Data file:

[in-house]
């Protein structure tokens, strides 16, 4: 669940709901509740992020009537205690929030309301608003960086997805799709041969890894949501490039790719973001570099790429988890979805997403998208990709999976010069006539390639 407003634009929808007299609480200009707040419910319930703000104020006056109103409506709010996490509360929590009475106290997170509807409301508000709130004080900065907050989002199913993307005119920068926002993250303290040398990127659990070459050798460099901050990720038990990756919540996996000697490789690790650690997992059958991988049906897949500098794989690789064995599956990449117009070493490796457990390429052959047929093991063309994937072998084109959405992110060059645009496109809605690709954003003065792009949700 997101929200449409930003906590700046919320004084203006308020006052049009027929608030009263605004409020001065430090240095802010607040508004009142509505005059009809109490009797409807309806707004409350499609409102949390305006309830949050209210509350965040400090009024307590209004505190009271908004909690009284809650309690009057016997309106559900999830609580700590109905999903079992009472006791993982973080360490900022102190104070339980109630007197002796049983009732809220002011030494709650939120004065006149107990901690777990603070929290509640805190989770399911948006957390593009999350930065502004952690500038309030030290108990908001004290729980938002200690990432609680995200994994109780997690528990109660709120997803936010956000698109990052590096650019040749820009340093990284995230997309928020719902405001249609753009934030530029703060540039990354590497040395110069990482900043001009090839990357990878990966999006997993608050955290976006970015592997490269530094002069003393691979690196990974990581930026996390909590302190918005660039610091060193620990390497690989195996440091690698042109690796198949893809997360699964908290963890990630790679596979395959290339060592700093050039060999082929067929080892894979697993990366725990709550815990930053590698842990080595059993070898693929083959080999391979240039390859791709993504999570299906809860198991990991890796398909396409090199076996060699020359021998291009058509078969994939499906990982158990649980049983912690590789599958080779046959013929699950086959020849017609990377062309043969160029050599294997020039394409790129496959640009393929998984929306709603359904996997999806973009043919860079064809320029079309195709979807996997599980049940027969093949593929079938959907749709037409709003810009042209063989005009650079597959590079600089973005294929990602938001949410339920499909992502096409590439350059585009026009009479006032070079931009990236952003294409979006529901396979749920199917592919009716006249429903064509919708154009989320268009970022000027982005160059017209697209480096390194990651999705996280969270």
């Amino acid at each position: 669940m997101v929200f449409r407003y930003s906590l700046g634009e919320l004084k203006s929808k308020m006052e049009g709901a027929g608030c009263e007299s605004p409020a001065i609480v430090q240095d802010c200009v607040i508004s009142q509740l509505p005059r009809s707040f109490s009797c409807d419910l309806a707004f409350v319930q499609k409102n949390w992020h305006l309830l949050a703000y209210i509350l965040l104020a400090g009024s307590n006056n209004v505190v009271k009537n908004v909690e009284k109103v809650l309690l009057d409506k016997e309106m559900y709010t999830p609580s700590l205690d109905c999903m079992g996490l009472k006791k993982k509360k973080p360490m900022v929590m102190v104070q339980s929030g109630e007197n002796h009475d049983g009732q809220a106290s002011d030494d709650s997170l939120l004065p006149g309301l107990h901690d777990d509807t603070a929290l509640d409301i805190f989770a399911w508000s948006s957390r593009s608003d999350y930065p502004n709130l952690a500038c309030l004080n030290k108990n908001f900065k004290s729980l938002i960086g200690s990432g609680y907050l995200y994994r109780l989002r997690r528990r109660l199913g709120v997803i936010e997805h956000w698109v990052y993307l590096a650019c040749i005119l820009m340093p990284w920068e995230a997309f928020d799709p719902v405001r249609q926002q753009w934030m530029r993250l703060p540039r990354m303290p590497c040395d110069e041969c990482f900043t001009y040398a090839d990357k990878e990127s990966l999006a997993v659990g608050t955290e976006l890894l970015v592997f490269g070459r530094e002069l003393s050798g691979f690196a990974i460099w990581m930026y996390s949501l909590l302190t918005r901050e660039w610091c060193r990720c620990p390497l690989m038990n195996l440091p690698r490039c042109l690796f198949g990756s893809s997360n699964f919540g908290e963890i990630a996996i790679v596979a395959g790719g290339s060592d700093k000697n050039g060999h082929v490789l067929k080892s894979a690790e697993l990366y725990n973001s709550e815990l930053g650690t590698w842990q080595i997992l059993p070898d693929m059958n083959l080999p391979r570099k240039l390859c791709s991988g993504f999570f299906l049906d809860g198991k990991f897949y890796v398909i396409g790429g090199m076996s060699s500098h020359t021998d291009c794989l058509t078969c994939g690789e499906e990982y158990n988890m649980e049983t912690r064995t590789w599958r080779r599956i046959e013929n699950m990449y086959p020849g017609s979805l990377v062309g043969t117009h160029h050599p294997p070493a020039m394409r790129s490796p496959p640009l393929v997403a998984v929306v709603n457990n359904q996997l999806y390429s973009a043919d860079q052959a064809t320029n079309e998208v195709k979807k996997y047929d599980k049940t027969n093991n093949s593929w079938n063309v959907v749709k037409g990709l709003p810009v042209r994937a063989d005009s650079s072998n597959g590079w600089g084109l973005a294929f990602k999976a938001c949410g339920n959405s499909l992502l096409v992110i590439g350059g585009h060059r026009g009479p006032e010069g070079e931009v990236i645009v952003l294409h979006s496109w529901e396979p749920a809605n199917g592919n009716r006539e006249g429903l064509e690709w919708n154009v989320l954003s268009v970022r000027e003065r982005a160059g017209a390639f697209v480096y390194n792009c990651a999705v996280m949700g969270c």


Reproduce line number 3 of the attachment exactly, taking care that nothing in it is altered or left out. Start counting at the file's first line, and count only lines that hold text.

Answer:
């Amino acid at each position: 669940m997101v929200f449409r407003y930003s906590l700046g634009e919320l004084k203006s929808k308020m006052e049009g709901a027929g608030c009263e007299s605004p409020a001065i609480v430090q240095d802010c200009v607040i508004s009142q509740l509505p005059r009809s707040f109490s009797c409807d419910l309806a707004f409350v319930q499609k409102n949390w992020h305006l309830l949050a703000y209210i509350l965040l104020a400090g009024s307590n006056n209004v505190v009271k009537n908004v909690e009284k109103v809650l309690l009057d409506k016997e309106m559900y709010t999830p609580s700590l205690d109905c999903m079992g996490l009472k006791k993982k509360k973080p360490m900022v929590m102190v104070q339980s929030g109630e007197n002796h009475d049983g009732q809220a106290s002011d030494d709650s997170l939120l004065p006149g309301l107990h901690d777990d509807t603070a929290l509640d409301i805190f989770a399911w508000s948006s957390r593009s608003d999350y930065p502004n709130l952690a500038c309030l004080n030290k108990n908001f900065k004290s729980l938002i960086g200690s990432g609680y907050l995200y994994r109780l989002r997690r528990r109660l199913g709120v997803i936010e997805h956000w698109v990052y993307l590096a650019c040749i005119l820009m340093p990284w920068e995230a997309f928020d799709p719902v405001r249609q926002q753009w934030m530029r993250l703060p540039r990354m303290p590497c040395d110069e041969c990482f900043t001009y040398a090839d990357k990878e990127s990966l999006a997993v659990g608050t955290e976006l890894l970015v592997f490269g070459r530094e002069l003393s050798g691979f690196a990974i460099w990581m930026y996390s949501l909590l302190t918005r901050e660039w610091c060193r990720c620990p390497l690989m038990n195996l440091p690698r490039c042109l690796f198949g990756s893809s997360n699964f919540g908290e963890i990630a996996i790679v596979a395959g790719g290339s060592d700093k000697n050039g060999h082929v490789l067929k080892s894979a690790e697993l990366y725990n973001s709550e815990l930053g650690t590698w842990q080595i997992l059993p070898d693929m059958n083959l080999p391979r570099k240039l390859c791709s991988g993504f999570f299906l049906d809860g198991k990991f897949y890796v398909i396409g790429g090199m076996s060699s500098h020359t021998d291009c794989l058509t078969c994939g690789e499906e990982y158990n988890m649980e049983t912690r064995t590789w599958r080779r599956i046959e013929n699950m990449y086959p020849g017609s979805l990377v062309g043969t117009h160029h050599p294997p070493a020039m394409r790129s490796p496959p640009l393929v997403a998984v929306v709603n457990n359904q996997l999806y390429s973009a043919d860079q052959a064809t320029n079309e998208v195709k979807k996997y047929d599980k049940t027969n093991n093949s593929w079938n063309v959907v749709k037409g990709l709003p810009v042209r994937a063989d005009s650079s072998n597959g590079w600089g084109l973005a294929f990602k999976a938001c949410g339920n959405s499909l992502l096409v992110i590439g350059g585009h060059r026009g009479p006032e010069g070079e931009v990236i645009v952003l294409h979006s496109w529901e396979p749920a809605n199917g592919n009716r006539e006249g429903l064509e690709w919708n154009v989320l954003s268009v970022r000027e003065r982005a160059g017209a390639f697209v480096y390194n792009c990651a999705v996280m949700g969270c």